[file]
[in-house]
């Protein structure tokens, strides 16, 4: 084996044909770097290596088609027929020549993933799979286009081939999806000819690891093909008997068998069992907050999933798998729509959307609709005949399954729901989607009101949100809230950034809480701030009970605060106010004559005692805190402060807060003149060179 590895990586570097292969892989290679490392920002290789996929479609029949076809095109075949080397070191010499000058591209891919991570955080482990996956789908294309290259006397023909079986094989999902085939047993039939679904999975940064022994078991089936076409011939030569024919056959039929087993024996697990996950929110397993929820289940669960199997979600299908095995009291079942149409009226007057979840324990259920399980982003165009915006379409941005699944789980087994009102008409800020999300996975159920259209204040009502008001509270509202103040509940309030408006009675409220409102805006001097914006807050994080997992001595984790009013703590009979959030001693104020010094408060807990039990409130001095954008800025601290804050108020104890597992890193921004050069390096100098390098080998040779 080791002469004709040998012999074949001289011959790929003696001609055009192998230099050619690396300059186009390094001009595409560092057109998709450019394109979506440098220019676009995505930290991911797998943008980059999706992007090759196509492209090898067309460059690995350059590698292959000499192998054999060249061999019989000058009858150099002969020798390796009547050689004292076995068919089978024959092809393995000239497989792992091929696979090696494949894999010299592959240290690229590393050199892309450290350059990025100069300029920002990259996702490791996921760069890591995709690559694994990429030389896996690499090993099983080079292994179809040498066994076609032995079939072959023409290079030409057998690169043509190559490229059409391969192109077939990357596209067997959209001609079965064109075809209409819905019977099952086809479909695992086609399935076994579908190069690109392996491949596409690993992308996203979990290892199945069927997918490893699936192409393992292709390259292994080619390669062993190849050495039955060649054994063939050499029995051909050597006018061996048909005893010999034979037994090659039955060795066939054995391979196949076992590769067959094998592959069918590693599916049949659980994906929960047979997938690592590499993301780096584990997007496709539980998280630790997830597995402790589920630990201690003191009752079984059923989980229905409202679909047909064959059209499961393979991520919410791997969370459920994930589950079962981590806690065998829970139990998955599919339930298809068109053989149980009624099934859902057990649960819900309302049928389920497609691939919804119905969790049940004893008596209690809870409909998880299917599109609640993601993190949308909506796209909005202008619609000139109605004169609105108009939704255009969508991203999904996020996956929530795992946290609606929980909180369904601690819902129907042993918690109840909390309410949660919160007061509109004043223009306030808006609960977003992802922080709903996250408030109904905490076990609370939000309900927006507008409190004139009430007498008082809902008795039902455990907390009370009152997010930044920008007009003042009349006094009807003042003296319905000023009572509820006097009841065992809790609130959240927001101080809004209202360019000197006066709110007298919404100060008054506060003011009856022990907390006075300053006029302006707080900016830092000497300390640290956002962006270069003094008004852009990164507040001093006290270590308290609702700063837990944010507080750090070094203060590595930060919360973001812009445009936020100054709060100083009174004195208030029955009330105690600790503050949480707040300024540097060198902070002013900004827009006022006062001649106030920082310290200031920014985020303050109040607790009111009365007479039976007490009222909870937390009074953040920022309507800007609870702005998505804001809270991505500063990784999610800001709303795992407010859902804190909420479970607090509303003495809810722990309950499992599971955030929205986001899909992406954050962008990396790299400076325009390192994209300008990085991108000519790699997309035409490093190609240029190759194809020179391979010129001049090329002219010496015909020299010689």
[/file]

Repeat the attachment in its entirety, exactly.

[in-house]
């Protein structure tokens, strides 16, 4: 084996044909770097290596088609027929020549993933799979286009081939999806000819690891093909008997068998069992907050999933798998729509959307609709005949399954729901989607009101949100809230950034809480701030009970605060106010004559005692805190402060807060003149060179 590895990586570097292969892989290679490392920002290789996929479609029949076809095109075949080397070191010499000058591209891919991570955080482990996956789908294309290259006397023909079986094989999902085939047993039939679904999975940064022994078991089936076409011939030569024919056959039929087993024996697990996950929110397993929820289940669960199997979600299908095995009291079942149409009226007057979840324990259920399980982003165009915006379409941005699944789980087994009102008409800020999300996975159920259209204040009502008001509270509202103040509940309030408006009675409220409102805006001097914006807050994080997992001595984790009013703590009979959030001693104020010094408060807990039990409130001095954008800025601290804050108020104890597992890193921004050069390096100098390098080998040779 080791002469004709040998012999074949001289011959790929003696001609055009192998230099050619690396300059186009390094001009595409560092057109998709450019394109979506440098220019676009995505930290991911797998943008980059999706992007090759196509492209090898067309460059690995350059590698292959000499192998054999060249061999019989000058009858150099002969020798390796009547050689004292076995068919089978024959092809393995000239497989792992091929696979090696494949894999010299592959240290690229590393050199892309450290350059990025100069300029920002990259996702490791996921760069890591995709690559694994990429030389896996690499090993099983080079292994179809040498066994076609032995079939072959023409290079030409057998690169043509190559490229059409391969192109077939990357596209067997959209001609079965064109075809209409819905019977099952086809479909695992086609399935076994579908190069690109392996491949596409690993992308996203979990290892199945069927997918490893699936192409393992292709390259292994080619390669062993190849050495039955060649054994063939050499029995051909050597006018061996048909005893010999034979037994090659039955060795066939054995391979196949076992590769067959094998592959069918590693599916049949659980994906929960047979997938690592590499993301780096584990997007496709539980998280630790997830597995402790589920630990201690003191009752079984059923989980229905409202679909047909064959059209499961393979991520919410791997969370459920994930589950079962981590806690065998829970139990998955599919339930298809068109053989149980009624099934859902057990649960819900309302049928389920497609691939919804119905969790049940004893008596209690809870409909998880299917599109609640993601993190949308909506796209909005202008619609000139109605004169609105108009939704255009969508991203999904996020996956929530795992946290609606929980909180369904601690819902129907042993918690109840909390309410949660919160007061509109004043223009306030808006609960977003992802922080709903996250408030109904905490076990609370939000309900927006507008409190004139009430007498008082809902008795039902455990907390009370009152997010930044920008007009003042009349006094009807003042003296319905000023009572509820006097009841065992809790609130959240927001101080809004209202360019000197006066709110007298919404100060008054506060003011009856022990907390006075300053006029302006707080900016830092000497300390640290956002962006270069003094008004852009990164507040001093006290270590308290609702700063837990944010507080750090070094203060590595930060919360973001812009445009936020100054709060100083009174004195208030029955009330105690600790503050949480707040300024540097060198902070002013900004827009006022006062001649106030920082310290200031920014985020303050109040607790009111009365007479039976007490009222909870937390009074953040920022309507800007609870702005998505804001809270991505500063990784999610800001709303795992407010859902804190909420479970607090509303003495809810722990309950499992599971955030929205986001899909992406954050962008990396790299400076325009390192994209300008990085991108000519790699997309035409490093190609240029190759194809020179391979010129001049090329002219010496015909020299010689």